Wednesday, November 27, 2013

Twenty-five and foolish; thirty and disillusioned

In a recently published short story, Elizabeth Crane's character, after recounting how foolish she was at 25, writes,  "I wouldn't trade places with anyone under thirty if you paid me." 

I read a lot of memoirs by Westerners who go abroad seeking enlightenment.  I do this partly because I enjoy all the varieties of this kind of experience and partly (mostly?) because I'm trying to write my own memoir about living in a Buddhist temple in Japan when I was 22 and I want to see how other people have dealt with this subject.   Now, I'm almost finished with a memoir by Suzanne Morrison, YOGA BITCH.  At 25, the author went on an extended yoga retreat in Bali. She had Western teachers and all of the students were Western, so even for that reason alone, her experience, while stressful in some ways, was not nearly as traumatic as mine was. But it's interesting to see the similarity, too -- the way, if enlightenment is what we ourselves want, at that age we project it onto our teachers.  Then, of course, when our eyes are opened later on, when our teachers are revealed as imperfect, there is disillusion.  

Tuesday, November 12, 2013

Male and Female Memoir: Part II

I finished two memoirs about Japan recently -- Pico Iyer's THE LADY AND THE MONK and Rahna Reiko Rizzuto's HIROSHIMA IN THE MORNING.

Granted, these writers went to Japan at different times -- Iyer in the 1980s and Rizzuto in 2001 -- and for different reasons.  Iyer didn't have any family connection with Japan at all but had been fascinated with the country ever since a brief stopover with his mother when he was young.  And his interest in Zen led him to choose Kyoto for his stay as well as to contact many people practicing Zen. He even lived in a temple himself for awhile.  From my point of view, I have to say, I think his interest was much too intellectual to really lead anywhere, but nonetheless it was a focus for him. 

Rizzuto went for completely different reasons.  She is half-Japanese and she wanted to explore the impact the bombing of Hiroshima had on Japanese Americans who were caught up in that event.  Perhaps these unfortunate people were visiting relatives in Japan at just the wrong time or had left the States rather than live in a relocation camp.  Naturally, she chose Hiroshima as her base.  She didn't know people personally ahead of time but she had several connections, and she had also received a grant to write a book based on her research -- a novel that seems to have been abandoned in favor of the memoir she finally published.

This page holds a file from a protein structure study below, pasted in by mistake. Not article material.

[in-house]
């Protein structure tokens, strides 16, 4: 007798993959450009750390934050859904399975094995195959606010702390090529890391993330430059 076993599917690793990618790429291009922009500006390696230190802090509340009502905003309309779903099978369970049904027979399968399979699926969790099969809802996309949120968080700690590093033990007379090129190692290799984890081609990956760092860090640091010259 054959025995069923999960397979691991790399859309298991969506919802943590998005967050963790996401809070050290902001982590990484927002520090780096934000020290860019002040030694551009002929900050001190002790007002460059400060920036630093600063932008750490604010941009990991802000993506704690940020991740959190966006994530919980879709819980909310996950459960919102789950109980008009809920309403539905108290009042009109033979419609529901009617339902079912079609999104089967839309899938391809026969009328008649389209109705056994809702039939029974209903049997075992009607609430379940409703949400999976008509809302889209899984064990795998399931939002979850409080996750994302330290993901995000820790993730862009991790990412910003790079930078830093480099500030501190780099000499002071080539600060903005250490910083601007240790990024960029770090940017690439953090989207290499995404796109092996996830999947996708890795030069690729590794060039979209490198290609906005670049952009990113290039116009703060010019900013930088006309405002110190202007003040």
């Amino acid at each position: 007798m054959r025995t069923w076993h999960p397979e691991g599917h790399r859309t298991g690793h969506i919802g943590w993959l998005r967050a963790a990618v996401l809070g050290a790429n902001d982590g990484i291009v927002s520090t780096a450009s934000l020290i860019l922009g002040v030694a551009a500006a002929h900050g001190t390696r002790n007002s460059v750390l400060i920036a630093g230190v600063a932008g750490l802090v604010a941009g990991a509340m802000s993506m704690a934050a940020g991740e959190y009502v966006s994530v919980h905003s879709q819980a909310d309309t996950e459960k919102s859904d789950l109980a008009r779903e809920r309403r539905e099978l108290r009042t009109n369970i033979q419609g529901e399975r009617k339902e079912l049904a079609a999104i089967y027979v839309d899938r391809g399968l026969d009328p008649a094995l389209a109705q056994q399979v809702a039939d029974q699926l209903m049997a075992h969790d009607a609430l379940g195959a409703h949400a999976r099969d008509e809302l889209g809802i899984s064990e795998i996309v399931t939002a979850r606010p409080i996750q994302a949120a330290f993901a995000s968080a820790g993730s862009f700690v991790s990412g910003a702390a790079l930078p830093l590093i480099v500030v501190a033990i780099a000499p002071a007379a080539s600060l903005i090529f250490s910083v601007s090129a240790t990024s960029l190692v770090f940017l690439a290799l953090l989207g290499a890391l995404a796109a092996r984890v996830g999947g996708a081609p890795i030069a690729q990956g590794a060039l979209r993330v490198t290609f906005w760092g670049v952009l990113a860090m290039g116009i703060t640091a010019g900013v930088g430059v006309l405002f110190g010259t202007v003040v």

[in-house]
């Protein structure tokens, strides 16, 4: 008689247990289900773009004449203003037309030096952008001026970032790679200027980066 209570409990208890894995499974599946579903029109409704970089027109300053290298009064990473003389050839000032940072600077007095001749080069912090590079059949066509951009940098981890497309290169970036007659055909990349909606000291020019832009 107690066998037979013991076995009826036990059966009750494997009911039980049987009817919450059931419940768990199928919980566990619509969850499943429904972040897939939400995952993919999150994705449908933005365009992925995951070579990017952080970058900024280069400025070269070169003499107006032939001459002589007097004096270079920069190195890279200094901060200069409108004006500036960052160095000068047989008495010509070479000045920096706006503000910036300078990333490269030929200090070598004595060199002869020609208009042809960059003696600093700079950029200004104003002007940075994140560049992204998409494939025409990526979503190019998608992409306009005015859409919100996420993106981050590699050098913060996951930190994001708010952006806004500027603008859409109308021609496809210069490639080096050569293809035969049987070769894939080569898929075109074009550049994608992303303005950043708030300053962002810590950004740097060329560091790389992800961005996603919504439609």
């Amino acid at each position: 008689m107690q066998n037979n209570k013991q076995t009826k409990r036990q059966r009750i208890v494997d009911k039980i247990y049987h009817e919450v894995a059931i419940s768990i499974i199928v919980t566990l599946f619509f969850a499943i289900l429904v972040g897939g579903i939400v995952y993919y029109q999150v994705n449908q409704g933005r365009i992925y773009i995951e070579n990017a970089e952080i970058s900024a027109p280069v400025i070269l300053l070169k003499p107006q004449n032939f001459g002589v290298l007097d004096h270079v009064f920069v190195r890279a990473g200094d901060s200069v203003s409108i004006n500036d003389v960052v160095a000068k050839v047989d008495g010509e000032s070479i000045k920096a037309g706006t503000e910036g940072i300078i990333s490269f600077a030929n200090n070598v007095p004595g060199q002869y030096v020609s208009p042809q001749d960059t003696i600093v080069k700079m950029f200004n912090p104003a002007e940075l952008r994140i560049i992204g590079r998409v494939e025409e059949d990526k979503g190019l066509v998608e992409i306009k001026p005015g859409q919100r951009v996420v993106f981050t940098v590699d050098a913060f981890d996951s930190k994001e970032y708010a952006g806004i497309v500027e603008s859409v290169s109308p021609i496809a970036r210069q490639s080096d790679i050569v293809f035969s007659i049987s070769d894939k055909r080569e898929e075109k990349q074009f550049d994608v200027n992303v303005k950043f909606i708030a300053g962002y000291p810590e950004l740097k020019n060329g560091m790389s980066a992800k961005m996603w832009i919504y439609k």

But, although these differences are very real, what strikes me more is the difference in tone.  I have been trying to pin this down, to put in words this difference which I've noticed again and again in memoirs of men and women, and maybe I'm getting close.  I think it is that the main question around which men form their narrative is, "How did this experience change me?" while the main question women ask is, "How did this experience help me discover who I really am?"

Maybe this seems like a subtle difference but, really, I think it makes all the difference.  It seems that men, as a rule, already assume that they know who they are.  Their experience, especially in a foreign country, will add to who they are and perhaps cause them to reconsider things they have always considered true, but the self who is having those experiences is never basically in doubt.

But with women, the result seems almost always to be, "I thought I was this sort of person, but through this experience I have now discovered that I am not that person I always thought I was: I am a quite different person, or maybe I am someone I have not yet completely discovered."  So, for example, with Rizzuto, she went to Japan leaving her family in New York, but her research into the effect of the bomb on the lives of survivors could not be separated from the effect of those she interviewed on her own personal life.  She had thought she was one kind of wife and mother but before long began to question the roles she had played so naturally up until that time.

Iyer's outcome is more modest.  There is no doubt that he has been affected deeply by his experience -- and especially by the "lady" with whom he became involved -- but he goes home with his basic "self" in tact.  Of course, if he'd taken Zen more seriously, that might not have been the case, but one doesn't usually find what one doesn't know one is looking for, and Iyer does not seem to have thought he was looking for a deeper, truer self.